The phrase “against medical advice (AMA),” is used when a patient wants to be discharged from a hospital or other healthcare facility and the physician is opposed to the discharge. In these cases, patients will be told that the discharge is against the physician’s medical advice. Most of the time, patients are not prevented from leaving the hospital/facility, but they will usually be asked to sign a statement that indicates that they have been informed that they are leaving AMA. Patients do not have to sign the statement; however, staff sometimes put pressure on patients to sign these documents nonetheless. The reason healthcare providers want patients to sign the statements is to limit their exposure to liability in the event that the patient becomes injured after leaving the hospital/facility AMA.
If you or a family member is attempting to be discharged from a hospital/healthcare facility and your healthcare providers tell you that the discharge would be AMA, or if attempts are made to delay you or your family member’s discharge, the Michigan Patient Bill of Rights provides protection. Each patient must be afforded the opportunity to discharge herself from a hospital or other healthcare facility.
THE DETROIT MEDICAL MALPRACTICE LAWYERS AT GREWAL LAW / CHURCH WYBLE P.C. ARE HERE TO HELP
If you believe you were a victim of medical negligence, please contact our team of experienced Detroit medical malpractice attorneys. The Michigan medical malpractice team at Grewal Law / Church Wyble P.C. is comprised of attorneys and healthcare professionals, including an on-site physician, registered nurse, pharmacist, paramedic, and respiratory therapist. Our attorneys are licensed in Michigan and Florida, and we help victims of medical malpractice and birth trauma throughout Michigan and Florida.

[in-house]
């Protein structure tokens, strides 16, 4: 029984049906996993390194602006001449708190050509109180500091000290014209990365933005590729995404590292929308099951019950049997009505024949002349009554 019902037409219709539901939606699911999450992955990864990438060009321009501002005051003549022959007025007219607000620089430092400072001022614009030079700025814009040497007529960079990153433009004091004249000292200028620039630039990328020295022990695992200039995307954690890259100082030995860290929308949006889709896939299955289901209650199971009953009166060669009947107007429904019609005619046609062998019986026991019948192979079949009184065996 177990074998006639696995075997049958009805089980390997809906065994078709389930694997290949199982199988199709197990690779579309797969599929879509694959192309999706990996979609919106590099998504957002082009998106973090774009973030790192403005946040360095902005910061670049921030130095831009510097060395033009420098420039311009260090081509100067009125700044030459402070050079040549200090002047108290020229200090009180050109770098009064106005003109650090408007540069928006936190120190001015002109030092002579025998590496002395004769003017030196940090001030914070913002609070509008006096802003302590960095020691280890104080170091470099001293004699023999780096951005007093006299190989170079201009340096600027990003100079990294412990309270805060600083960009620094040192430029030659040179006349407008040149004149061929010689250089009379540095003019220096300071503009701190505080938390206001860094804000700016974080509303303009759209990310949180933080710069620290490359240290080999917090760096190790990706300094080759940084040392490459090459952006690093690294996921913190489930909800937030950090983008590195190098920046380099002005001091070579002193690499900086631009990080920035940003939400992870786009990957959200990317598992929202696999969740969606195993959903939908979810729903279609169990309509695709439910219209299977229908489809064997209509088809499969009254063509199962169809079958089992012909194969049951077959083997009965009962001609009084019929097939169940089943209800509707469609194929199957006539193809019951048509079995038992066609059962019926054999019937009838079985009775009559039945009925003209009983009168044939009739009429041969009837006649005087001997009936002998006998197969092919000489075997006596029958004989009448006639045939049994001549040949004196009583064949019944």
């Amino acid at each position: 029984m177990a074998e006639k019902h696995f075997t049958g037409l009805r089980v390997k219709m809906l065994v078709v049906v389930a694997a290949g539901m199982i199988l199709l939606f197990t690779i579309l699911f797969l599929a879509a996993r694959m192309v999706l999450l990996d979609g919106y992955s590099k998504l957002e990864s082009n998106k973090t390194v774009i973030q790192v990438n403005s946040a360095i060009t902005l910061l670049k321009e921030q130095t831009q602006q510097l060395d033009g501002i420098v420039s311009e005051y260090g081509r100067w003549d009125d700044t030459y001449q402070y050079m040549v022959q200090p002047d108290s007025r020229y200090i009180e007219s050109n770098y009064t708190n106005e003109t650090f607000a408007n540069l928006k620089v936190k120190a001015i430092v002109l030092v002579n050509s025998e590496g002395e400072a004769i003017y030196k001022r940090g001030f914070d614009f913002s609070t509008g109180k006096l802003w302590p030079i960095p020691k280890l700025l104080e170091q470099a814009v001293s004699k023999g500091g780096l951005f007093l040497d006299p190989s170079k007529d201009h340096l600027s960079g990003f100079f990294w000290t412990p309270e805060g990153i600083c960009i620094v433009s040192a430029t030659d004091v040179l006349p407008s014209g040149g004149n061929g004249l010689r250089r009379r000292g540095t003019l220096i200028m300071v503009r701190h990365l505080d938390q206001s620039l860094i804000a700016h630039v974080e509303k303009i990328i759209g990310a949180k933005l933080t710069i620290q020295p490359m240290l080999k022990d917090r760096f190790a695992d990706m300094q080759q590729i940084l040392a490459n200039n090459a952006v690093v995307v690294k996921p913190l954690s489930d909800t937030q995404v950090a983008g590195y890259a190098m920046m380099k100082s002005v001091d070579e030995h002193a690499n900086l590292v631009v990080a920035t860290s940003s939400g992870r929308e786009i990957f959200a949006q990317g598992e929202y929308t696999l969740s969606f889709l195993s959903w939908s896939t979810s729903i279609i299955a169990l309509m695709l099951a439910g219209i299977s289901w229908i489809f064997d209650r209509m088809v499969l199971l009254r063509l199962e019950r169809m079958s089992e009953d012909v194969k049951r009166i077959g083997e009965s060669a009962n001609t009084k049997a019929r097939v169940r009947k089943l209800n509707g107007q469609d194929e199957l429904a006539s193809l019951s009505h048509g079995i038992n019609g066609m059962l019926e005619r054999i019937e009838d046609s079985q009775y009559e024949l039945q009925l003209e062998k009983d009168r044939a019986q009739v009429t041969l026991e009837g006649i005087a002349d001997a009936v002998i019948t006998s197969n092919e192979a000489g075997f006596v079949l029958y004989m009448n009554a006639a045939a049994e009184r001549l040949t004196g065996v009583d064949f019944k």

If you or a loved one suffered a serious injury that you believe was the result of medical negligence, please contact our team. Our Michigan and Florida medical malpractice attorneys and medical team are available to speak with you 24/7.
A Michigan native who graduated from both Michigan State University and Cooley Law School, Mr. Weidenfeller has limited his practice of law to representing individuals who have been permanently injured and families who have lost a loved one as the result of medical errors for more than 20 years. In that time, he has been featured on the cover of Michigan Lawyer’s Weekly and has spoken to many and varied professional groups about trial practice and effective communication.